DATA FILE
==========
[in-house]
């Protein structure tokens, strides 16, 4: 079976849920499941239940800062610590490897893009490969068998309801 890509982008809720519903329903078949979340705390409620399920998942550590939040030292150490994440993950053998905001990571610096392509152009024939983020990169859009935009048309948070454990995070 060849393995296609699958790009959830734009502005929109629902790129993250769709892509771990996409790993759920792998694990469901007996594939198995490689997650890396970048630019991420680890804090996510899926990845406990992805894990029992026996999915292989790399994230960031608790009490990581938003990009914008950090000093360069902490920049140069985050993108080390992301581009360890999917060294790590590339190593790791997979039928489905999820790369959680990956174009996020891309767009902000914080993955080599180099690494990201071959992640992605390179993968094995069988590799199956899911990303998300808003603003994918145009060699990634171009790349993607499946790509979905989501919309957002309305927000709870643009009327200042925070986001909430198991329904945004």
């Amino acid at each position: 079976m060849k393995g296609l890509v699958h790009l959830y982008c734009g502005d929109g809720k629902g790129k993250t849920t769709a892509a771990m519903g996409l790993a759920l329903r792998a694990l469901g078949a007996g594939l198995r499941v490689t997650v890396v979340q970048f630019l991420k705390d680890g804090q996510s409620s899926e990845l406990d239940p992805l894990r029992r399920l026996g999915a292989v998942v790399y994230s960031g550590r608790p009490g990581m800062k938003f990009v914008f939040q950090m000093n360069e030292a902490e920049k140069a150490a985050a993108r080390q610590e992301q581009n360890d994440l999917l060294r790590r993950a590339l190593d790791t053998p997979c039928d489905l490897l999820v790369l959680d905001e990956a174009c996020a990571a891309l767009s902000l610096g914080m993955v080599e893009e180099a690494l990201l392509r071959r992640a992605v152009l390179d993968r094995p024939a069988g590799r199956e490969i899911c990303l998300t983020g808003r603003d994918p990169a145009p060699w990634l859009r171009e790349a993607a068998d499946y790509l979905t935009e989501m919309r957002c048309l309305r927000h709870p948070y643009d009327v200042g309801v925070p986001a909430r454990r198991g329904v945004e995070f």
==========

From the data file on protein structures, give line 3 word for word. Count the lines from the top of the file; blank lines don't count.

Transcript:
């Amino acid at each position: 079976m060849k393995g296609l890509v699958h790009l959830y982008c734009g502005d929109g809720k629902g790129k993250t849920t769709a892509a771990m519903g996409l790993a759920l329903r792998a694990l469901g078949a007996g594939l198995r499941v490689t997650v890396v979340q970048f630019l991420k705390d680890g804090q996510s409620s899926e990845l406990d239940p992805l894990r029992r399920l026996g999915a292989v998942v790399y994230s960031g550590r608790p009490g990581m800062k938003f990009v914008f939040q950090m000093n360069e030292a902490e920049k140069a150490a985050a993108r080390q610590e992301q581009n360890d994440l999917l060294r790590r993950a590339l190593d790791t053998p997979c039928d489905l490897l999820v790369l959680d905001e990956a174009c996020a990571a891309l767009s902000l610096g914080m993955v080599e893009e180099a690494l990201l392509r071959r992640a992605v152009l390179d993968r094995p024939a069988g590799r199956e490969i899911c990303l998300t983020g808003r603003d994918p990169a145009p060699w990634l859009r171009e790349a993607a068998d499946y790509l979905t935009e989501m919309r957002c048309l309305r927000h709870p948070y643009d009327v200042g309801v925070p986001a909430r454990r198991g329904v945004e995070f």